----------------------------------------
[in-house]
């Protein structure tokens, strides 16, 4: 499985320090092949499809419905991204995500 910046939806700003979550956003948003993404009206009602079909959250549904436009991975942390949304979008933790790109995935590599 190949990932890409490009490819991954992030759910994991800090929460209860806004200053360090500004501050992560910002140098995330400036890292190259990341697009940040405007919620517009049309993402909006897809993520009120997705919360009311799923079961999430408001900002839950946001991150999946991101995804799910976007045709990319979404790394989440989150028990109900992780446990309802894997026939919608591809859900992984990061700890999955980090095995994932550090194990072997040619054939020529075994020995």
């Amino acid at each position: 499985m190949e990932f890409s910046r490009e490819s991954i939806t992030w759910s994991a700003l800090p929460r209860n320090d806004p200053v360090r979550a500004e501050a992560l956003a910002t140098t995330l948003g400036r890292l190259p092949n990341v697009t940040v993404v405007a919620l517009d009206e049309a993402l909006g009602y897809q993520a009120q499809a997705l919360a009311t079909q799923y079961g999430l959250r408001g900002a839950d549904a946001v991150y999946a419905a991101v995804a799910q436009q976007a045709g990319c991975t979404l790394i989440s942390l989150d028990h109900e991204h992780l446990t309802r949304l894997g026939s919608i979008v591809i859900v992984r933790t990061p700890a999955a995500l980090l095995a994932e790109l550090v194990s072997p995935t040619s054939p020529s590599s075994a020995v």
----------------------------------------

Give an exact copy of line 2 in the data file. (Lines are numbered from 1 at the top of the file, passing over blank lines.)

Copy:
């Protein structure tokens, strides 16, 4: 499985320090092949499809419905991204995500 910046939806700003979550956003948003993404009206009602079909959250549904436009991975942390949304979008933790790109995935590599 190949990932890409490009490819991954992030759910994991800090929460209860806004200053360090500004501050992560910002140098995330400036890292190259990341697009940040405007919620517009049309993402909006897809993520009120997705919360009311799923079961999430408001900002839950946001991150999946991101995804799910976007045709990319979404790394989440989150028990109900992780446990309802894997026939919608591809859900992984990061700890999955980090095995994932550090194990072997040619054939020529075994020995």